Fast forward to the program’s establishment and its staffing, and we decided that, after due diligence, we would take Ralph up on his offer to teach the publishing management course in the program without compensation. While Ann and I were willing to accept such a personal gift, the university wisely found funds to pay Ralph a token salary.

I did have misgivings about Ralph’s teaching. A major issue was that while Ralph insisted on teaching management techniques, many of our students had never held down a serious job. What utterly convinced me of Ralph’s value to the students was the increasing number of graduating Project Reports that applied Ralph’s framework to the operations in which they participated during their internships. As I read through these reports, I became familiar with the framework, and realized that other faculty members, including me, needed to up our game in providing students with tools that emphasized different frameworks for gaining insight into publishing practice.

In his years with the MPub at Simon Fraser, my colleagues and I got to know Ralph as a gracious and generous man who truly did love teaching. Each year he became more effective in his ability to convince the mainly English-major “candidates,” as he called our students, of the value of his application of process management. As a side effect, I acquired an increased sophistication in my understanding of management, and was particularly interested in hearing the other side of the Reader’s Digest Canada story. I learned how, for instance, constrained by foreign ownership regulations, Reader’s Digest Canada became a training ground for company executives placed around the world. Part of that process led to Ralph’s sojourn in Milan to get the Italian operation back on its feet.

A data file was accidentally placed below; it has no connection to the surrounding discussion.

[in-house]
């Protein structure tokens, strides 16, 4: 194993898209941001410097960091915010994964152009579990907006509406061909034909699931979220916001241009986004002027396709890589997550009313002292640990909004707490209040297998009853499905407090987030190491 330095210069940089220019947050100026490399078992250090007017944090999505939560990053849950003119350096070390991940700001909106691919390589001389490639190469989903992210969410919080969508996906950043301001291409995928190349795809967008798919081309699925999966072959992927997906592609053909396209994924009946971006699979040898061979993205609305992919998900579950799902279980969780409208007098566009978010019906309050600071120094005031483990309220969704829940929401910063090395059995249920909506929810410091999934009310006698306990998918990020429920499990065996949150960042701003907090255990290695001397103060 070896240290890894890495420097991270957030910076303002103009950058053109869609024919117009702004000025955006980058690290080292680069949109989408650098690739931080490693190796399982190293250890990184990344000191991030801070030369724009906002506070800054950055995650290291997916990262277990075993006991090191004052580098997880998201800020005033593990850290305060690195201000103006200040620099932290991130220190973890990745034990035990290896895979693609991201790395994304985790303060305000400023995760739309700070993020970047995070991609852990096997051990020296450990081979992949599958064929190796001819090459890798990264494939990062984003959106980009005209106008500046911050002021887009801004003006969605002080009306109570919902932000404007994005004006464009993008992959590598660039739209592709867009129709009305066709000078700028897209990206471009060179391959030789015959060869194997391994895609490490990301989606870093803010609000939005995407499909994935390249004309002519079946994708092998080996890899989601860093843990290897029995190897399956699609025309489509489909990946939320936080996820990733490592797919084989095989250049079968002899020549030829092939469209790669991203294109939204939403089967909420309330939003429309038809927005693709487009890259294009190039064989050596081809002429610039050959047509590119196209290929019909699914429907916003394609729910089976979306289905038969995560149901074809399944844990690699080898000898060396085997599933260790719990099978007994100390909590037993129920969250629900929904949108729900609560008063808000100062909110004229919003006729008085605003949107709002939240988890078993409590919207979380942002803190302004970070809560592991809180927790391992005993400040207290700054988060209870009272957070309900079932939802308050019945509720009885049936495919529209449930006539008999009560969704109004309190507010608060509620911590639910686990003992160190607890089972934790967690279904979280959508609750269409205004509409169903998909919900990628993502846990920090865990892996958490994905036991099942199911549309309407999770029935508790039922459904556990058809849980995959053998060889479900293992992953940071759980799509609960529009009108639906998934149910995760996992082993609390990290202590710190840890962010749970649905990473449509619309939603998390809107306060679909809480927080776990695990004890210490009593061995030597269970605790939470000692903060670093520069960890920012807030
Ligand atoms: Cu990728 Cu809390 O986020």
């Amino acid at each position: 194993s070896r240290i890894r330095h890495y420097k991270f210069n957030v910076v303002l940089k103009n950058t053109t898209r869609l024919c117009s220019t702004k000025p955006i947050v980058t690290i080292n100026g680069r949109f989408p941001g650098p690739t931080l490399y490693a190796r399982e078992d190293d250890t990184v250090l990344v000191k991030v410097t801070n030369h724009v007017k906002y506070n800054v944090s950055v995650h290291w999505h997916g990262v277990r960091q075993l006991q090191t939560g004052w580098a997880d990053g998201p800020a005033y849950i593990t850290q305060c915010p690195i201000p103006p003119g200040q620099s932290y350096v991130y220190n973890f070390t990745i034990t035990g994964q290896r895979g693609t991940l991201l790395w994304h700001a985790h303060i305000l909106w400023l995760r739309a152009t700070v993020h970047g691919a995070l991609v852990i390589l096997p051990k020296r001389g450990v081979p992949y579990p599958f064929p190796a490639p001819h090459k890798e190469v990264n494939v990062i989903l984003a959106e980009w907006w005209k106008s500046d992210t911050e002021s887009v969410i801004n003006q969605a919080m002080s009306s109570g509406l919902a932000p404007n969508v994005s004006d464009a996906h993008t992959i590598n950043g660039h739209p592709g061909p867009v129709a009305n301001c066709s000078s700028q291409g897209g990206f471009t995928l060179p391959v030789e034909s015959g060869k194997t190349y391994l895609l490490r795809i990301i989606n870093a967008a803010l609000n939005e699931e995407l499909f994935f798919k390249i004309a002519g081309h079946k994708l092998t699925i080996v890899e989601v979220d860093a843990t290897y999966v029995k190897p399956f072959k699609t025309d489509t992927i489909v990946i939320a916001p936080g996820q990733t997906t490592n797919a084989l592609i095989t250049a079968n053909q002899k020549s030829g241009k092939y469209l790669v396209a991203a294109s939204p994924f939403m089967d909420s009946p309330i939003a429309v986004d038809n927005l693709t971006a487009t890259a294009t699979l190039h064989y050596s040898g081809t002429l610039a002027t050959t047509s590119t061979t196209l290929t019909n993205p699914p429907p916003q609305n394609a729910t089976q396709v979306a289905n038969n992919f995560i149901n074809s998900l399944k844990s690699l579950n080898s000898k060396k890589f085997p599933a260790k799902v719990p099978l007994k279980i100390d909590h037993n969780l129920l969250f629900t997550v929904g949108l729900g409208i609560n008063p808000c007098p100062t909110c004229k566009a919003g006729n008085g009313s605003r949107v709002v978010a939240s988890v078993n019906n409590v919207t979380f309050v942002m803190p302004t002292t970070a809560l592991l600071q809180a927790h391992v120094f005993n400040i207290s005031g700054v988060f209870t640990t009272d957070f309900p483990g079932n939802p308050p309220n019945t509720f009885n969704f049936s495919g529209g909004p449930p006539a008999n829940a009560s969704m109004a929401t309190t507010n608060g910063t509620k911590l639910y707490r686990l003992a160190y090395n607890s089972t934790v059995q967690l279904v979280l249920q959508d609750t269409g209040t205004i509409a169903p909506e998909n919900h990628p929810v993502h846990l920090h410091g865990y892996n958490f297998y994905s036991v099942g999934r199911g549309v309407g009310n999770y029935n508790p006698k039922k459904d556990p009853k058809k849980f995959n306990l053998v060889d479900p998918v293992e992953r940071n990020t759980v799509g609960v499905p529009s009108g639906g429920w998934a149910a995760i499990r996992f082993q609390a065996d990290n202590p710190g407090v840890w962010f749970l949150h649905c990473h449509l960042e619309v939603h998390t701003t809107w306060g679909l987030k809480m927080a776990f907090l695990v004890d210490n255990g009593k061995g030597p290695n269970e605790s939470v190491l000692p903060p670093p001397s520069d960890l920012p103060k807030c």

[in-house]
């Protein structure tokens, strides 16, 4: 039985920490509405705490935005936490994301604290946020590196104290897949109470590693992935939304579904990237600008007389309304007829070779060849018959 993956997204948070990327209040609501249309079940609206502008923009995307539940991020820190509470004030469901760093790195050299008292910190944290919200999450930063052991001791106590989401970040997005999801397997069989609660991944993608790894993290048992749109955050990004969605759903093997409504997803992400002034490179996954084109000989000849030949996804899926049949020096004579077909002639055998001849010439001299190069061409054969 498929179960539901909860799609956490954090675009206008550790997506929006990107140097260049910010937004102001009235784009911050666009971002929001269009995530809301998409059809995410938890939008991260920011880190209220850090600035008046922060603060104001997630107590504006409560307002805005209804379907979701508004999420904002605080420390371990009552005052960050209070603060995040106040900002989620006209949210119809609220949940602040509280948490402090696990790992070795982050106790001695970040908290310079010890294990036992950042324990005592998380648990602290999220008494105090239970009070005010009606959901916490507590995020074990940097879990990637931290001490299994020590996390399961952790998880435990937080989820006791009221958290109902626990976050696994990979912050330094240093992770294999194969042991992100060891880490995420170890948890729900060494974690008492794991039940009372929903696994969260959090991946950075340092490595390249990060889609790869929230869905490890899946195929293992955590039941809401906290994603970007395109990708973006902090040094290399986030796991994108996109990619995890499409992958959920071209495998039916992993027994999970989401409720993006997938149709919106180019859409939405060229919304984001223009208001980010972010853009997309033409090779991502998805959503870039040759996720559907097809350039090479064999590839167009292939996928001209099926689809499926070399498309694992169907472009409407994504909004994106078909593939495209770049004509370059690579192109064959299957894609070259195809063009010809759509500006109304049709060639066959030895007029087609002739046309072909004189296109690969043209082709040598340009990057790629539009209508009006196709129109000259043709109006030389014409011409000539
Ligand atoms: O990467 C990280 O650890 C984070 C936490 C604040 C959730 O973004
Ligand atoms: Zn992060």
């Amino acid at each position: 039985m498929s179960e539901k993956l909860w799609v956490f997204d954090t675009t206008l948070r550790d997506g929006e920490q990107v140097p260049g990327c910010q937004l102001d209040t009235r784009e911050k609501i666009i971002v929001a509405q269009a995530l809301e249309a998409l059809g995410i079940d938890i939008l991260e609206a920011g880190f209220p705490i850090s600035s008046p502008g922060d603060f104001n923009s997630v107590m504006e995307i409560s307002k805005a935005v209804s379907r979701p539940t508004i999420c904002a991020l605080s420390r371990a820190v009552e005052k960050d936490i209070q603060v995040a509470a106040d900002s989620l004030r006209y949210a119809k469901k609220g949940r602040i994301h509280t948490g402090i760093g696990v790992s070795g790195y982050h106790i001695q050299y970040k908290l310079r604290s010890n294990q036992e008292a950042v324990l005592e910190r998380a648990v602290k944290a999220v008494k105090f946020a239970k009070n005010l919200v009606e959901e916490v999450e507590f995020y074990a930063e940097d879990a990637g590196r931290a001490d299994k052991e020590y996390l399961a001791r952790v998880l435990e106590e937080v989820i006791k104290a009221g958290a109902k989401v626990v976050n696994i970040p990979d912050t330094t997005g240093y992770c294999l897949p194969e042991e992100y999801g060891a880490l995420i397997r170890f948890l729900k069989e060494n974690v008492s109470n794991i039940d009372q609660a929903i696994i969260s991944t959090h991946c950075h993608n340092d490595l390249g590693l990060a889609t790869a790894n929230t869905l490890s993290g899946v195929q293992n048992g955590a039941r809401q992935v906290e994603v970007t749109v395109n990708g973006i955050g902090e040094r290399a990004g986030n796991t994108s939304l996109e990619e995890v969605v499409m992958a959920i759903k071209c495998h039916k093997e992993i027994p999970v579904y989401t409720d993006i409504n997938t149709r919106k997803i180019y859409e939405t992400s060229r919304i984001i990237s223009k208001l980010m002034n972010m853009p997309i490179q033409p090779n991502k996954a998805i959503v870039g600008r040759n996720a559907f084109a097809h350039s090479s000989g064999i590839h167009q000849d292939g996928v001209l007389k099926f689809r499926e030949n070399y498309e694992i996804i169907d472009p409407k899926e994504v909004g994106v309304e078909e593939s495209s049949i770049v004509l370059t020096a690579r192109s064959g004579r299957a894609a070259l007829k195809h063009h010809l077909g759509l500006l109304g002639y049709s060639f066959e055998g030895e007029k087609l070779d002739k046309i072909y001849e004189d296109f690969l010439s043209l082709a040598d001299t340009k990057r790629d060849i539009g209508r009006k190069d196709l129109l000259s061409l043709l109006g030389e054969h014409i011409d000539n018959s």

Ralph’s retirement from teaching at 80 created quite a problem for the program. We attempted to recruit business profs. They were only interested in discussing research that critically analyzed general management practice, and might or might not have some relevance to publishing practice. We tried MBA profs, but none of them had any idea what happened within a publishing company. We tried other publishers, but they fell back on war stories. Finally, we turned to one of our graduates who had a business background and had been taught by the master himself. That worked. But then that graduate married a classmate, had a family, and moved to his wife’s hometown, Ottawa. Following that, we arranged for a New York publishing consultant to commute and teach what turned out to be business practice for publishers. That also worked out well in that our students learned lots from him, but they missed out on Ralph’s management framework. All during this time, we would bring Ralph back in an attempt to supplement the shortcomings of others. It worked to some degree, but his absence took its toll.